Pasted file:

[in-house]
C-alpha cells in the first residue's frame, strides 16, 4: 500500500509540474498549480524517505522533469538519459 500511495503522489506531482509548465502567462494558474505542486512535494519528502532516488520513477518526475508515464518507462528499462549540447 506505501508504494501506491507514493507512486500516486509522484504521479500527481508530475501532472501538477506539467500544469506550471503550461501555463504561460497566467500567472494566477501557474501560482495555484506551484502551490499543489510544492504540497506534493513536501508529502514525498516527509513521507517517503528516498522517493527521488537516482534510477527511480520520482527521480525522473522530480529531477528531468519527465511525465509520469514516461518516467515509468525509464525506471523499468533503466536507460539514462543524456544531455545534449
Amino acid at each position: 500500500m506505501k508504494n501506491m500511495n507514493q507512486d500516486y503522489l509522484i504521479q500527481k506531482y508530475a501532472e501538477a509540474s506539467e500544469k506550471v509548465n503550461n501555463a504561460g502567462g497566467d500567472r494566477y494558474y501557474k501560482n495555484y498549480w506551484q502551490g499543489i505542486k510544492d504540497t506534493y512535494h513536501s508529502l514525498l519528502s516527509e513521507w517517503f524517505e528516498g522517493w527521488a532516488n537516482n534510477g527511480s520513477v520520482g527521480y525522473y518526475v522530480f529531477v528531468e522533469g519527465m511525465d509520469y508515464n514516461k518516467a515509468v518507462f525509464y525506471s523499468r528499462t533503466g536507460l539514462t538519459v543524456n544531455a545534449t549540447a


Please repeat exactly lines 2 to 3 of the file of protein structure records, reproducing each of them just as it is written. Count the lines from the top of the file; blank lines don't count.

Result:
C-alpha cells in the first residue's frame, strides 16, 4: 500500500509540474498549480524517505522533469538519459 500511495503522489506531482509548465502567462494558474505542486512535494519528502532516488520513477518526475508515464518507462528499462549540447 506505501508504494501506491507514493507512486500516486509522484504521479500527481508530475501532472501538477506539467500544469506550471503550461501555463504561460497566467500567472494566477501557474501560482495555484506551484502551490499543489510544492504540497506534493513536501508529502514525498516527509513521507517517503528516498522517493527521488537516482534510477527511480520520482527521480525522473522530480529531477528531468519527465511525465509520469514516461518516467515509468525509464525506471523499468533503466536507460539514462543524456544531455545534449
Amino acid at each position: 500500500m506505501k508504494n501506491m500511495n507514493q507512486d500516486y503522489l509522484i504521479q500527481k506531482y508530475a501532472e501538477a509540474s506539467e500544469k506550471v509548465n503550461n501555463a504561460g502567462g497566467d500567472r494566477y494558474y501557474k501560482n495555484y498549480w506551484q502551490g499543489i505542486k510544492d504540497t506534493y512535494h513536501s508529502l514525498l519528502s516527509e513521507w517517503f524517505e528516498g522517493w527521488a532516488n537516482n534510477g527511480s520513477v520520482g527521480y525522473y518526475v522530480f529531477v528531468e522533469g519527465m511525465d509520469y508515464n514516461k518516467a515509468v518507462f525509464y525506471s523499468r528499462t533503466g536507460l539514462t538519459v543524456n544531455a545534449t549540447a